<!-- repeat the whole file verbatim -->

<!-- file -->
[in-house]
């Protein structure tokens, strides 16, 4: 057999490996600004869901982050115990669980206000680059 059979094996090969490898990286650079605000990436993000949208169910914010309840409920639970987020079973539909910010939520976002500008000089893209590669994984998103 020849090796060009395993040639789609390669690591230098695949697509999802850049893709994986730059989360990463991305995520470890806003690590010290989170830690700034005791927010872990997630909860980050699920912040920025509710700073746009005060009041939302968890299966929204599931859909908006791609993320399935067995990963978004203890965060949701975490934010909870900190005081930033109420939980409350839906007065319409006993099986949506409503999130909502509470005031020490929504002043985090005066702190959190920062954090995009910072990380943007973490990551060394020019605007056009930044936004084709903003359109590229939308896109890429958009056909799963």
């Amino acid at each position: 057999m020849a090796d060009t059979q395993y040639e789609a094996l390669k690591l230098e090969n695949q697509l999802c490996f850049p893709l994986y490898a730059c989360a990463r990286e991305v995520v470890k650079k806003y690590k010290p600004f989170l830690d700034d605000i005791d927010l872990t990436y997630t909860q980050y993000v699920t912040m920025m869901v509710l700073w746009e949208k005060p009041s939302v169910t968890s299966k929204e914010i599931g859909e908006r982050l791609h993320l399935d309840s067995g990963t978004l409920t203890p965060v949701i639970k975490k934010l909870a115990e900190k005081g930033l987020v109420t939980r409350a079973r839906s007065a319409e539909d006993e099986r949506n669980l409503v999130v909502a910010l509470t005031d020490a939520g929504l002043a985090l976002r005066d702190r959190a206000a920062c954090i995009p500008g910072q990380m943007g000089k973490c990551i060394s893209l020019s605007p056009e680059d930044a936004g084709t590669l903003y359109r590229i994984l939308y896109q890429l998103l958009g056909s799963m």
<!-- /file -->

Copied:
[in-house]
């Protein structure tokens, strides 16, 4: 057999490996600004869901982050115990669980206000680059 059979094996090969490898990286650079605000990436993000949208169910914010309840409920639970987020079973539909910010939520976002500008000089893209590669994984998103 020849090796060009395993040639789609390669690591230098695949697509999802850049893709994986730059989360990463991305995520470890806003690590010290989170830690700034005791927010872990997630909860980050699920912040920025509710700073746009005060009041939302968890299966929204599931859909908006791609993320399935067995990963978004203890965060949701975490934010909870900190005081930033109420939980409350839906007065319409006993099986949506409503999130909502509470005031020490929504002043985090005066702190959190920062954090995009910072990380943007973490990551060394020019605007056009930044936004084709903003359109590229939308896109890429958009056909799963």
């Amino acid at each position: 057999m020849a090796d060009t059979q395993y040639e789609a094996l390669k690591l230098e090969n695949q697509l999802c490996f850049p893709l994986y490898a730059c989360a990463r990286e991305v995520v470890k650079k806003y690590k010290p600004f989170l830690d700034d605000i005791d927010l872990t990436y997630t909860q980050y993000v699920t912040m920025m869901v509710l700073w746009e949208k005060p009041s939302v169910t968890s299966k929204e914010i599931g859909e908006r982050l791609h993320l399935d309840s067995g990963t978004l409920t203890p965060v949701i639970k975490k934010l909870a115990e900190k005081g930033l987020v109420t939980r409350a079973r839906s007065a319409e539909d006993e099986r949506n669980l409503v999130v909502a910010l509470t005031d020490a939520g929504l002043a985090l976002r005066d702190r959190a206000a920062c954090i995009p500008g910072q990380m943007g000089k973490c990551i060394s893209l020019s605007p056009e680059d930044a936004g084709t590669l903003y359109r590229i994984l939308y896109q890429l998103l958009g056909s799963m």